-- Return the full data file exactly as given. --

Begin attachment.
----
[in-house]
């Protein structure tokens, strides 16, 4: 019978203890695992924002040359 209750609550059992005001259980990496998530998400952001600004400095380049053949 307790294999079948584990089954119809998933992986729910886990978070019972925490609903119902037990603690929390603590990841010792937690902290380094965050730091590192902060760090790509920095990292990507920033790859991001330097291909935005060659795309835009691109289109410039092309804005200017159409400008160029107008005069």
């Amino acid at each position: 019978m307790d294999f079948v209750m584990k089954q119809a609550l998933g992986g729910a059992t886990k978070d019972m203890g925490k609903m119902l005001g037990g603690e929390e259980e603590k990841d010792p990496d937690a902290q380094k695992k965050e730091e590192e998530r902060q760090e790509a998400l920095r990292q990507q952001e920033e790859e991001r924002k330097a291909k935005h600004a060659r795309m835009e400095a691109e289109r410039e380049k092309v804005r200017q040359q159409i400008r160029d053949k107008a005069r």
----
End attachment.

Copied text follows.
[in-house]
């Protein structure tokens, strides 16, 4: 019978203890695992924002040359 209750609550059992005001259980990496998530998400952001600004400095380049053949 307790294999079948584990089954119809998933992986729910886990978070019972925490609903119902037990603690929390603590990841010792937690902290380094965050730091590192902060760090790509920095990292990507920033790859991001330097291909935005060659795309835009691109289109410039092309804005200017159409400008160029107008005069």
């Amino acid at each position: 019978m307790d294999f079948v209750m584990k089954q119809a609550l998933g992986g729910a059992t886990k978070d019972m203890g925490k609903m119902l005001g037990g603690e929390e259980e603590k990841d010792p990496d937690a902290q380094k695992k965050e730091e590192e998530r902060q760090e790509a998400l920095r990292q990507q952001e920033e790859e991001r924002k330097a291909k935005h600004a060659r795309m835009e400095a691109e289109r410039e380049k092309v804005r200017q040359q159409i400008r160029d053949k107008a005069r």